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Market Update

Hard to Find Flaws in Disney's 3Q Results

Disney's wide-moat business shined in the third-quarter, but shares look fairly valued, says Morningstar's Michael Corty.

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Just a year ago, the market soured on  Walt Disney (DIS) for a hiccup in earnings and some perceived profitability weakness at the park business. We maintained our long-term outlook and the shares became a bargain, trading down to the low $30s. What a difference a year makes, as the company is firing on all cylinders, the market is excited about its prospects, and the stock is near our $50 fair value estimate. Both the cable networks and branded businesses are demonstrating their pricing power. However, one earnings hiccup or macroeconomic head-fake could give patient investors a better buying opportunity for this wide-moat company.

Overall revenue and operating income were up 4% and 18%, respectively. A large portion of the operating income growth was from the movie studio (which is inherently lumpy) due to the success of The Avengers, which swung segment operating income to $313 million from $49 million in the year-ago quarter. The reported cable networks growth of 2.7% appears weak on the surface, but excluding $139 million of affiliate fee deferrals, which are simply a timing issue, cable network sales growth was 7% and management indicated that affiliate fee growth is still in the high single digits. This reflects some recent rate increases for the ESPN networks as well as the often overlooked Disney Channel, which is having great audience rating success in the United States as well as higher pay-TV penetration overseas.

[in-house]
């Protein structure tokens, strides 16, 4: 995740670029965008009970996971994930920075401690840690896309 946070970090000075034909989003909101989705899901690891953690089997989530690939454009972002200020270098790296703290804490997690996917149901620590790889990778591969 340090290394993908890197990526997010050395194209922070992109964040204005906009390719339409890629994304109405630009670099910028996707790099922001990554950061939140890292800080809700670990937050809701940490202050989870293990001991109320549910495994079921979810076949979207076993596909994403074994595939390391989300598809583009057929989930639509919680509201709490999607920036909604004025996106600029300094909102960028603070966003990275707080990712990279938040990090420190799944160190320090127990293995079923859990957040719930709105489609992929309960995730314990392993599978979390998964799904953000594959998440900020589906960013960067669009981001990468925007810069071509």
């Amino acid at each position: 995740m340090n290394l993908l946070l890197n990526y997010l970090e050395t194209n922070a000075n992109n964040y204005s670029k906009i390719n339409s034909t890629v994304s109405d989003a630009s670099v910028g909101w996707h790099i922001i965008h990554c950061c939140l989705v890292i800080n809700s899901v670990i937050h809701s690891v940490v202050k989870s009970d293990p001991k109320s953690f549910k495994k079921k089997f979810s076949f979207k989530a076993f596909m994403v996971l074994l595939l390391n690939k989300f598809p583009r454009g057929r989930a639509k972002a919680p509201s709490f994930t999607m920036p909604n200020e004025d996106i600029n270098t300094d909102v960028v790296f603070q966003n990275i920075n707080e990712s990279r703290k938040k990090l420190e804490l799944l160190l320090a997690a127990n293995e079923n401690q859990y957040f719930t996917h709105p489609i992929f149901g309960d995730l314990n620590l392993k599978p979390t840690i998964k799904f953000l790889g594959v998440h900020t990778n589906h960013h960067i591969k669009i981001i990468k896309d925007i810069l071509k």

While the Olympics are doing well and have eaten into advertising across the television industry this summer, that window closes at the end of this week. ESPN has a tight grip on live sports, as we've highlighted repeatedly. On a trailing-12-month basis, cable network operating margins of 41.2% nearly matched their recent high. We view the increase in sports rights fees, especially for the NFL and college football, as manageable and believe the cable networks can maintain margins in excess of 40% over the next five years.

The park and resort business continued to generate impressive growth, especially in the U.S., with sales up 8.5% (10.2% domestic and 2.2% international). Attendance at domestic parks increased 1% with 7% higher per capita spending as Disney continues to gradually flex its pricing power. We think park attendance should pick up in the near term thanks to the improved California Adventure, which was opened in June.

The recent success of The Avengers validates our thesis that Disney's brands are as strong as ever. A sequel is in the works and also already slated for several of the hit characters who appeared in the movie. Relative to the higher-margin cable network business, the branded half of Disney is more capital intensive and requires acquisitions like Marvel. However, we view the wide moat on the Disney brand lasting for well over two decades into the future.

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Michael Corty does not own (actual or beneficial) shares in any of the securities mentioned above. Find out about Morningstar’s editorial policies.